As ever, the mix is timed to fit on a standard CD-R, and includes home-glammed covers, and the above text in PDF. PW in Comments.

1. Slade – Cum On Feel The Noize
2. Sweet – Ballroom Blitz
3. Wizzard – See My Baby Jive
4. Mungo Jerry – Alright Alright Alright
5. Junior Campbell – Sweet Illusion
6. Hot Chocolate – Brother Louie
7. Limmie & Family Cookin’ – You Can Do Magic
8. The Spinners – Could It Be I’m Falling In Love
9. Jimmy Helms – Gonna Make You An Offer You Can’t Refuse
10. David Cassidy – Daydreamer
11. David Bowie – Sorrow
12. Argent – God Gave Rock & Roll To You
13. The Faces – Cindy Incidentally
14. Wings – Hi Hi Hi
15. The Strawbs – Part Of The Union
16. Albert Hammond – The Free Electric Band
17. Geordie – All Because Of You
18. Nazareth – Broken Down Angel
19. Mott The Hoople – Roll Away The Stone
20. Suzi Quatro – 48 Crash
21. Mud – Dyna-mite
22. Barry Blue – Dancing (On A Saturday Night)
23. Jackson 5 – Hallelujah Day
Bonus Track
Simon Butterfly – Rain Rain Rain


Any Major Hits from 1944
Any Major Hits from 1947
Any Major Hits from 1961
Any Major Hits from 1970
Any Major Hits from 1971
Any Major Hits from 1972 Vol. 1
Any Major Hits from 1972 Vol. 2
Any Major Hits from 1973 Vol. 1

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  1. amdwhah
    June 15th, 2023 at 08:31 | #1

    PW = amdwhah

  2. Stephen M Mitchell
    June 15th, 2023 at 20:16 | #2

    Microsoft Defender detected a virus in both downlaod sites

  3. amdwhah
    June 15th, 2023 at 22:33 | #3

    MS Defender has been doing that for a while now, with different files. The files are scanned for viruses and stuff, so I presume it’s a false warning. Some people have said that if they tried again a few days later, it mysteriously works. But I have no idea what to do about this.

  4. Crab Devil
    June 25th, 2023 at 08:23 | #4

    Thanks for Volume Two and for the link to the applicable page over at Bravo. I was 13 (and living in England) in 1973, so I remember almost all of these tracks quite well. Some, such as “Broken Down Angel” and “Roll Away the Stone,” are among the first few singles I ever tracked down and bought when they were originally released. It’s interesting to me that you’ve commented on the political content of the Strawbs song, as those particular lyrics had left my precocious little self rather confused at the time. The words did seem to imply that there was something heroic about belonging to a union (and the chant-like delivery did sound stirring and so on), but the line about “the rise of the factory’s fall” made me wonder if this was in reality a bit of satire — an ANTI-union piece in disguise. I mean, most of the song made it sound as if it was obviously a good thing for the workers to be empowered. But, then again, at least some of the song made it sound as if all that empowerment was doomed to backfire, ultimately costing the workers no less than their very jobs. Years later, as an English major, I learned that it’s not just unexceptional but in fact routine for works of art to come across as ambiguous. In 1973, though, I was just stumped as to what “side” the Strawbs were actually taking.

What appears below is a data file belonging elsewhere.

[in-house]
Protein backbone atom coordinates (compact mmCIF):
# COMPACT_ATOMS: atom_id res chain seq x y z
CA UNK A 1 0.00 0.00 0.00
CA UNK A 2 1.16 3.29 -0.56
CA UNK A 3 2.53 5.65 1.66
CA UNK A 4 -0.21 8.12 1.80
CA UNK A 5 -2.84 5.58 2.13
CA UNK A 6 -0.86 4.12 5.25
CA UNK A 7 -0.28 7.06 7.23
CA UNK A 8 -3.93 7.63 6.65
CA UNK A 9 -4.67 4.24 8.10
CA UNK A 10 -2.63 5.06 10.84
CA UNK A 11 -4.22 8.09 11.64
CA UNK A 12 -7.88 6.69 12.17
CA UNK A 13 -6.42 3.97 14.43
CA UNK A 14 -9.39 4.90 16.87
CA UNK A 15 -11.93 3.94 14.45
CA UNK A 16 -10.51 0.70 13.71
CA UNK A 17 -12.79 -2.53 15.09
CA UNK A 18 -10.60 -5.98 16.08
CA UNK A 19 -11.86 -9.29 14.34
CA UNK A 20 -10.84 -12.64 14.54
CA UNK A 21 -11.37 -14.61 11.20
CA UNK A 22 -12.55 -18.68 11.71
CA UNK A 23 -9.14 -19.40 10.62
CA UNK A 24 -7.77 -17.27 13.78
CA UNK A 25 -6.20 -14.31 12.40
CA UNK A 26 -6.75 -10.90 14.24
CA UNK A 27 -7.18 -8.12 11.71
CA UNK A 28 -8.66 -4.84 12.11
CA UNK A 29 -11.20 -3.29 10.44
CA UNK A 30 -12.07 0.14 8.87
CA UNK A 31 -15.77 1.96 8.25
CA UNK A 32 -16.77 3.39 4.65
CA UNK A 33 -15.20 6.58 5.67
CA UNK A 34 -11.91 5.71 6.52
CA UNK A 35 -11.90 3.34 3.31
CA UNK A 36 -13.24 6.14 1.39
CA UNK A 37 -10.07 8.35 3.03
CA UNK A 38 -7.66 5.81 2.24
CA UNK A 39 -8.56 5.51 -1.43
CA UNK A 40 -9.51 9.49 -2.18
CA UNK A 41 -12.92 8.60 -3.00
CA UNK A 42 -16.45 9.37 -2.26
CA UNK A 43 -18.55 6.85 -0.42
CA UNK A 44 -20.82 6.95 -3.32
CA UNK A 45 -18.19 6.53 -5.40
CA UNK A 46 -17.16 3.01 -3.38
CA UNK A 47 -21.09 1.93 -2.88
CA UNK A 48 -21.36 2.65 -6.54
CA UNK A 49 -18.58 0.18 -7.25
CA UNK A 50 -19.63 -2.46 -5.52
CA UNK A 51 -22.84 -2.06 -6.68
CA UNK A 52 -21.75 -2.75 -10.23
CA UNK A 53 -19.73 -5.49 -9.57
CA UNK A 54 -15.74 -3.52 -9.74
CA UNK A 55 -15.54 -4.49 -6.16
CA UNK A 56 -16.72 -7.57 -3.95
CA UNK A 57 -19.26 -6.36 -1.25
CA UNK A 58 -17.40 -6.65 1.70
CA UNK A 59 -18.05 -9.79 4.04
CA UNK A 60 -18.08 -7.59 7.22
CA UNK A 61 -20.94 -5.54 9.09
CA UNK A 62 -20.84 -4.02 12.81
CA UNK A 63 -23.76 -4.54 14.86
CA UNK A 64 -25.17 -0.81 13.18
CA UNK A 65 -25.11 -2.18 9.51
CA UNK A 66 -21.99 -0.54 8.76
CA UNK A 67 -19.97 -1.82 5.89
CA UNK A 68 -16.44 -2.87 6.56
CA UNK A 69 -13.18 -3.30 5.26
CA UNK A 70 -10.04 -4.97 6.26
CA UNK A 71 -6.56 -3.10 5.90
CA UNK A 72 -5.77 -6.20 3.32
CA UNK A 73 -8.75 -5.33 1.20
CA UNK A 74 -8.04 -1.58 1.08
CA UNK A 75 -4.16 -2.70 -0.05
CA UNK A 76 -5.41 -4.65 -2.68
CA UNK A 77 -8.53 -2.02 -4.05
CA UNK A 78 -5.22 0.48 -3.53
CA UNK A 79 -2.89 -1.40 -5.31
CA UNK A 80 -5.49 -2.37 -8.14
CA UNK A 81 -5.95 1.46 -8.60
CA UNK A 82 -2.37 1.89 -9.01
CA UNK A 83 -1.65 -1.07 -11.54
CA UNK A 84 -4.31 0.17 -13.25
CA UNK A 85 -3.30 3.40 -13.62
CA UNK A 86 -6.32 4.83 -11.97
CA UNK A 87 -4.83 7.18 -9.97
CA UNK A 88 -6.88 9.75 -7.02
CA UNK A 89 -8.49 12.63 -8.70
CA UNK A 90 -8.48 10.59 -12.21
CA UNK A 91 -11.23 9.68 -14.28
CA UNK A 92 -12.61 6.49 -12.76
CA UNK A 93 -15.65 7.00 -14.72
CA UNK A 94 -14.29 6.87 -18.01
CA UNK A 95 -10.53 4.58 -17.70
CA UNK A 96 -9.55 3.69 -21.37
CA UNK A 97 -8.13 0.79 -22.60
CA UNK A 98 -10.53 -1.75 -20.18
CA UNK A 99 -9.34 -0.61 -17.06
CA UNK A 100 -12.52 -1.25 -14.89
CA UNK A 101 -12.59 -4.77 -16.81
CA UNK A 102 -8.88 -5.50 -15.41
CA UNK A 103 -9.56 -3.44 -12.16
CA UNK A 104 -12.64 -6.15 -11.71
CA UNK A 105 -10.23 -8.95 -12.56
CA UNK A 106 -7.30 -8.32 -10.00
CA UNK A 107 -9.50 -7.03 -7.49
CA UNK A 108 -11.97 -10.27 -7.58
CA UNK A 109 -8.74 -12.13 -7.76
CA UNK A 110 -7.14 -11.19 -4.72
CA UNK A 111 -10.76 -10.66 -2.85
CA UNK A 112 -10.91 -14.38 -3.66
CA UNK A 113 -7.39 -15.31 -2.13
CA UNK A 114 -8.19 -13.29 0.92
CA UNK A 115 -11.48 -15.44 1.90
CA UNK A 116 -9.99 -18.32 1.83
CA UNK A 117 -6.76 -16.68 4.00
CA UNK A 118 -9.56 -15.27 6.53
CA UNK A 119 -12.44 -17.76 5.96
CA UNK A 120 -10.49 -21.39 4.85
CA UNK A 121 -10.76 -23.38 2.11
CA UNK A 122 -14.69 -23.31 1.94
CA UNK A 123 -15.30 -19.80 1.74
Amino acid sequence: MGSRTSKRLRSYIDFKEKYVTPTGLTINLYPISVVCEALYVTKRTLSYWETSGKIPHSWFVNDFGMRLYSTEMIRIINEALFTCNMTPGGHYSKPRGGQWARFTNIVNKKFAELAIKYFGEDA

5. amdwhah
    June 25th, 2023 at 21:10 | #5

    That’s an interesting take. But, from Wiki: “The song (especially its chorus “You don’t get me I’m part of the Union”) quickly became popular as an unofficial anthem of the trade union movement.[1] Subsequently, the Strawbs have confirmed that the song was written with genuine celebratory intent, in support of the unions.” The fact that this required confirmation supports the idea that your interpretation was circulating.

  6. July 28th, 2023 at 18:10 | #6

    Long time reader, first time writer! I’ve loved your site (and your musical tastes) for several years now.

    I’m not sure if there’s a problem with the file or with my iMac, but I can’t open the .rar file. I tried both downloading options. Stuffit Expander says “the structure of the archive is damaged.” While the Unarchiver has a message about a problem while reading the contents of “amhits73v1.rar” even tho’ I’m opening v2!

    Not sure if there’s anything that can be done about it, but I wanted to let you know.

    Thanks for all the great music!


  7. amdwhah
    July 30th, 2023 at 20:00 | #7

    Hi Pete, I’ve not had any reports of problems with that file. I wonder whether various unzipping apps just have problems with my particular version of WinRar…

  8. amdwhah
    August 2nd, 2023 at 08:17 | #8

    Pete, I’ve sent you an email on the address you provided

  9. Pete
    August 2nd, 2023 at 23:39 | #9

    Thank you! That was very kind of you.